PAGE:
Mari Malek: I admire everyone who has creativity and the strength to bring it to life and inspire people. I have a huge respect for anyone who follows their dreams and becomes successful at it. If I was to name a specific person, it would be Kate Moss. Kate Moss reminds me of myself. She is a petit/short model, was way too skinny blah blah blah. People in the modeling industry gave her a hard time at first for her size, but now look at her! I love that she did not let any of the negativity and criticism get to her. I go through the same thing now, I am a short black model, too skinny blah blah blah, well guess what?…I will not take no for an answer, I know what I can bring to the table! When I walk into an agency, runway show, shoot for a magazine etc. I come with a presence that is felt, I bring inspiration so I will keep going until I decide to stop!

If you are starving and you only have one piece of bread, you share it with others. Thats just how it is and I think that is where my interest of philanthropy work comes from.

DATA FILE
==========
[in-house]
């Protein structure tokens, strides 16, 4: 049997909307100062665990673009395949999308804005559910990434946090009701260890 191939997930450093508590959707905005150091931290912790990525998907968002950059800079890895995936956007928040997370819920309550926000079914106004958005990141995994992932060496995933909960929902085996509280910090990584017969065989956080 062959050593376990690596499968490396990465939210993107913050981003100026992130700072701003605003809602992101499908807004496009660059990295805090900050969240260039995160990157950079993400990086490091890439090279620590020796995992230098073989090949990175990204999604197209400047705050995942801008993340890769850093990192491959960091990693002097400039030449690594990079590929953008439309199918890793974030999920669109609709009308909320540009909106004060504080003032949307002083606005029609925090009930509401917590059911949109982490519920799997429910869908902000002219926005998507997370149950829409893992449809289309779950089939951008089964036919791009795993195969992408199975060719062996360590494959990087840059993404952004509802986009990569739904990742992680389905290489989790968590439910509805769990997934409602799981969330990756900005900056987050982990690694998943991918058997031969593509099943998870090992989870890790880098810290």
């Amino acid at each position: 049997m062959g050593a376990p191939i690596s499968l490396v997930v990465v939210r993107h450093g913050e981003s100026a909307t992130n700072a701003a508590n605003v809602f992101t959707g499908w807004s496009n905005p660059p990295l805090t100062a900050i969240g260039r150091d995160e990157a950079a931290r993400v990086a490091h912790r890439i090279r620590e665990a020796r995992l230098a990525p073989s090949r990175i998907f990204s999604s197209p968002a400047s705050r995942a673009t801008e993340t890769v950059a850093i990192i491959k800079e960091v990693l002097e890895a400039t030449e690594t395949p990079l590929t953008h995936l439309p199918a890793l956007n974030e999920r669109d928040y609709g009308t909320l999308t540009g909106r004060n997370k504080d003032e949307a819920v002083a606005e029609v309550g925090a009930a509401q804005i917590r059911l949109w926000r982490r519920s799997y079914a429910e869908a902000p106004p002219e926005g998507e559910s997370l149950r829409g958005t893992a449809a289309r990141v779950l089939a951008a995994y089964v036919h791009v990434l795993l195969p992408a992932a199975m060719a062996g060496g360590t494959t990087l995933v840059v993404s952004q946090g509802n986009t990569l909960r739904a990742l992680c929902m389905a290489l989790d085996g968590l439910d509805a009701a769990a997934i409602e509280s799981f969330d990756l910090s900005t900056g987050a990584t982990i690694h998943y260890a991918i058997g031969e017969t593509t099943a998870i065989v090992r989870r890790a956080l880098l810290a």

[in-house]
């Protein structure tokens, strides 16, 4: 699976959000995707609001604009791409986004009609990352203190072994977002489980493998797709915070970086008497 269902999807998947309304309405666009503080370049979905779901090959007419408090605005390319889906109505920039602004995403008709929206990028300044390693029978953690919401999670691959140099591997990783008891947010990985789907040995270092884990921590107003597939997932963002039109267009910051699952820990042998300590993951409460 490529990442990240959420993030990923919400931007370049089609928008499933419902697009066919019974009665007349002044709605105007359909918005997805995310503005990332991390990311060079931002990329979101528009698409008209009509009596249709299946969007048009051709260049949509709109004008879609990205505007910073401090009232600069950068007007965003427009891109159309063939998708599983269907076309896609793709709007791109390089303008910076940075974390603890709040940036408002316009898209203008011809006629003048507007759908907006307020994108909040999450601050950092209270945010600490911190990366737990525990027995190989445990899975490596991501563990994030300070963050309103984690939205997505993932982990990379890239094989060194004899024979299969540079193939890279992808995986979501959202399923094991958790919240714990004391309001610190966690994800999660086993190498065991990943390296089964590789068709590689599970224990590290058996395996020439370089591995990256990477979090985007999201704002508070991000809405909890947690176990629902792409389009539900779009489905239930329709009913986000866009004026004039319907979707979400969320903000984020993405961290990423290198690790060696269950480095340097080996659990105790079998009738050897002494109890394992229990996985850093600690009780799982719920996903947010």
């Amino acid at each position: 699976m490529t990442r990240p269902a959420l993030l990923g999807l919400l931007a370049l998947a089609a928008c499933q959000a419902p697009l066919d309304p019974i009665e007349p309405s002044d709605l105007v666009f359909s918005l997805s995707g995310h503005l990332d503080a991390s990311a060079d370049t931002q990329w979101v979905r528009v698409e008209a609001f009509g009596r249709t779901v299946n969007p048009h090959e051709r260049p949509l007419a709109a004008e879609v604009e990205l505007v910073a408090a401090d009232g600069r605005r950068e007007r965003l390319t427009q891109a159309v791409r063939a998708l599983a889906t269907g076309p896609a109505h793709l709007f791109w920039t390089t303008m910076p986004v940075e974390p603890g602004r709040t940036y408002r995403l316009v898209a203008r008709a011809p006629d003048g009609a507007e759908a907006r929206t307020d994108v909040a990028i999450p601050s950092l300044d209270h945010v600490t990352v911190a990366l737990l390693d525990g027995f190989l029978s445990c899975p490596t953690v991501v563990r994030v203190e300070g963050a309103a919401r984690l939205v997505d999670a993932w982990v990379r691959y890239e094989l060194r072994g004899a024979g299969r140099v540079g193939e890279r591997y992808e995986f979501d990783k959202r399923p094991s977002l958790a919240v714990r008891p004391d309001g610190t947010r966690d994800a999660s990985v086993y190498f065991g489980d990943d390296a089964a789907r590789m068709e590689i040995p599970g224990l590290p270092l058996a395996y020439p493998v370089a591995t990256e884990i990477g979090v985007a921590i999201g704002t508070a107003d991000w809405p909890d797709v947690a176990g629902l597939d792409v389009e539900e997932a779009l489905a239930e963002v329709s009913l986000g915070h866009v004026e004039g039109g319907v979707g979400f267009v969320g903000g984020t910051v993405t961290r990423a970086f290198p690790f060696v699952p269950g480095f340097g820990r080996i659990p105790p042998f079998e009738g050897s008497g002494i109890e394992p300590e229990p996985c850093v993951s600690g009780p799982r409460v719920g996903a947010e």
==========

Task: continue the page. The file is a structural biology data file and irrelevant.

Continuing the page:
L’Etage : What are your fashion must haves, do you have a favorite designer that is always somehow in your wardrobe every season? Mari Malek: To me a hot bag and a hot pair of heels is a must! You can wear jeans and a T-shirt with your hot bag and heels and you are good to go! I usually carry my Chanel purse, its classic! I also love diversity so I am open to wear anything from any designer as long as I love it. You can find all sorts of things in my closet especially funky things, but it doesn’t matter who the designer is as long as I love it! L’Etage: You’re also a famous disk jokey in NYC – DJ Stiletto, how did you get into that industry, and what inspired your name, DJ Stiletto? Mari Malek: I don’t know if I am that famous but I will take that;) but yes Dj Stiletto is my alter ego. She is the triple F, fierce, fashionable and fearless! (She is kind of like the Lady Gaga of DJ-ing hahaha) I have always loved music and used to fantasize about becoming a DJ. I am mainly attracted to beats and would find myself doing mixes in my head so I thought what the heck? I am in NYC, always in the party scene so why not just start DJ-ing…and at that time there weren’t much female DJs, so I went for it. I am mainly self taught and still learning how to master my craft. My name was inspired by my love for the shoes, I love shoes and specially my hot heels, so now whenever I am spinning you will catch me in some hot Stilettos!!! So to sum it up DJ Stiletto came about for my love of music and shoes. Any shoe designers looking to sponsor DJ Stiletto..please let me know;) L’Etage: How do you balance your career being a high-fashion model, and popular New York disc jockey as well? Mari Malek: You know it doesn’t even feel like work. I love every minute of it! So I have no complains. Is the art of music something you’ve always been apart of all of your life, can you sing? Music is powerful! It heals! So yes it has always been a part of my life. I think everyone would agree that at some point in their lives music helped them get through something, thats how I felt. I love to sing but I am not a singer. Music makes me dance so much, I can dance thats for sure:). When I was younger in Sudan , we were going through a lot of tough times, but music made us forget because we would dance our butts off! L’Etage: You’ve appeared in one of Lady Gag’s latest music videos, “Born This Way” – how does it feel to be apart of such an iconic music video of this generation? Mari Malek: I love Lady Gaga, I think she is so artistic; I was flattered to be a part of it. I felt that I was supposed to be there, be a part of it, and feel the energy of it. It was like an affirmation. The title of the song and the message of the song is beautiful! L’Etage: If we were to browse through your iPod or music collection, what are some of the titles or artists that we would come across? Mari Malek: My Itunes has over 10,000 songs in it so far, the question should be who will you not find on my music collection..hahaha. but to name a few that are on my collection…Prince, Nirvana, Lenny Kravitz, Lady Gaga, Solomon Cortes and Kreaux, Michael Jackson of course, Thievery Corporation, Madonna, Adele, Lil Wayne, Jay Z, Robyn, Missy Elliot, Robin Thicke, Aaliyah, Aretha Franklin, Stevie Wonder, Bob Dylan, Koffi Olomide, Radiohead, Afrojack, Bob Marley, Major Lazer etc…the list goes on!